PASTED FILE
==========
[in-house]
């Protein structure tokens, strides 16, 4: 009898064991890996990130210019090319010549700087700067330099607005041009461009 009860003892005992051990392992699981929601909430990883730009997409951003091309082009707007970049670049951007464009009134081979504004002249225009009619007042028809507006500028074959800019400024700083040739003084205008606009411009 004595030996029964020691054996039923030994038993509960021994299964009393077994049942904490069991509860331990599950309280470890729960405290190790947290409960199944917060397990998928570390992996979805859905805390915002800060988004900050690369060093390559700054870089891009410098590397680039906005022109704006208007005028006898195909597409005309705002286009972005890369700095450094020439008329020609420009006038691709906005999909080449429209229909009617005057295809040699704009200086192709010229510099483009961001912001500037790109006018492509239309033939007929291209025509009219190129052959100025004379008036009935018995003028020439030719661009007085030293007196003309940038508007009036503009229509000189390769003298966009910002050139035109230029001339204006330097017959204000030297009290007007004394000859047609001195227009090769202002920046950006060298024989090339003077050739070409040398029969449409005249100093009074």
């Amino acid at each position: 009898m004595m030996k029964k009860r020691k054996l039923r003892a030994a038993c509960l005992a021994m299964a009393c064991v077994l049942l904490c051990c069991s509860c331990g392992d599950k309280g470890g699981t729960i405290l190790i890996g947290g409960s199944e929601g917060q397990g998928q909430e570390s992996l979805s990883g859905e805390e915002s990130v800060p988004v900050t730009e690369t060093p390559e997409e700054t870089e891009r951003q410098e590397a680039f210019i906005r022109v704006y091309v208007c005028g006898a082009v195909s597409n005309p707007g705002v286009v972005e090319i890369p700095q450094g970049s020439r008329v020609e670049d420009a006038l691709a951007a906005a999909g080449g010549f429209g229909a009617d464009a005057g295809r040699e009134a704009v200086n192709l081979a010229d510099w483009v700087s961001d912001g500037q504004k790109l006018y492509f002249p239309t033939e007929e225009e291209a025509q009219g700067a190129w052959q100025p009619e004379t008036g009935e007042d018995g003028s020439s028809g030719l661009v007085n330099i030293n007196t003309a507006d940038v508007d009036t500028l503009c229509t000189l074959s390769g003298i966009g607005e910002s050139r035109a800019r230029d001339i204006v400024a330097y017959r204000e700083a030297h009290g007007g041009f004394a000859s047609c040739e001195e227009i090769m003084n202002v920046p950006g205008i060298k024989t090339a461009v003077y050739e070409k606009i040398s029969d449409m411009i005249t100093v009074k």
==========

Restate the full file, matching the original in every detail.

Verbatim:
[in-house]
């Protein structure tokens, strides 16, 4: 009898064991890996990130210019090319010549700087700067330099607005041009461009 009860003892005992051990392992699981929601909430990883730009997409951003091309082009707007970049670049951007464009009134081979504004002249225009009619007042028809507006500028074959800019400024700083040739003084205008606009411009 004595030996029964020691054996039923030994038993509960021994299964009393077994049942904490069991509860331990599950309280470890729960405290190790947290409960199944917060397990998928570390992996979805859905805390915002800060988004900050690369060093390559700054870089891009410098590397680039906005022109704006208007005028006898195909597409005309705002286009972005890369700095450094020439008329020609420009006038691709906005999909080449429209229909009617005057295809040699704009200086192709010229510099483009961001912001500037790109006018492509239309033939007929291209025509009219190129052959100025004379008036009935018995003028020439030719661009007085030293007196003309940038508007009036503009229509000189390769003298966009910002050139035109230029001339204006330097017959204000030297009290007007004394000859047609001195227009090769202002920046950006060298024989090339003077050739070409040398029969449409005249100093009074």
């Amino acid at each position: 009898m004595m030996k029964k009860r020691k054996l039923r003892a030994a038993c509960l005992a021994m299964a009393c064991v077994l049942l904490c051990c069991s509860c331990g392992d599950k309280g470890g699981t729960i405290l190790i890996g947290g409960s199944e929601g917060q397990g998928q909430e570390s992996l979805s990883g859905e805390e915002s990130v800060p988004v900050t730009e690369t060093p390559e997409e700054t870089e891009r951003q410098e590397a680039f210019i906005r022109v704006y091309v208007c005028g006898a082009v195909s597409n005309p707007g705002v286009v972005e090319i890369p700095q450094g970049s020439r008329v020609e670049d420009a006038l691709a951007a906005a999909g080449g010549f429209g229909a009617d464009a005057g295809r040699e009134a704009v200086n192709l081979a010229d510099w483009v700087s961001d912001g500037q504004k790109l006018y492509f002249p239309t033939e007929e225009e291209a025509q009219g700067a190129w052959q100025p009619e004379t008036g009935e007042d018995g003028s020439s028809g030719l661009v007085n330099i030293n007196t003309a507006d940038v508007d009036t500028l503009c229509t000189l074959s390769g003298i966009g607005e910002s050139r035109a800019r230029d001339i204006v400024a330097y017959r204000e700083a030297h009290g007007g041009f004394a000859s047609c040739e001195e227009i090769m003084n202002v920046p950006g205008i060298k024989t090339a461009v003077y050739e070409k606009i040398s029969d449409m411009i005249t100093v009074k």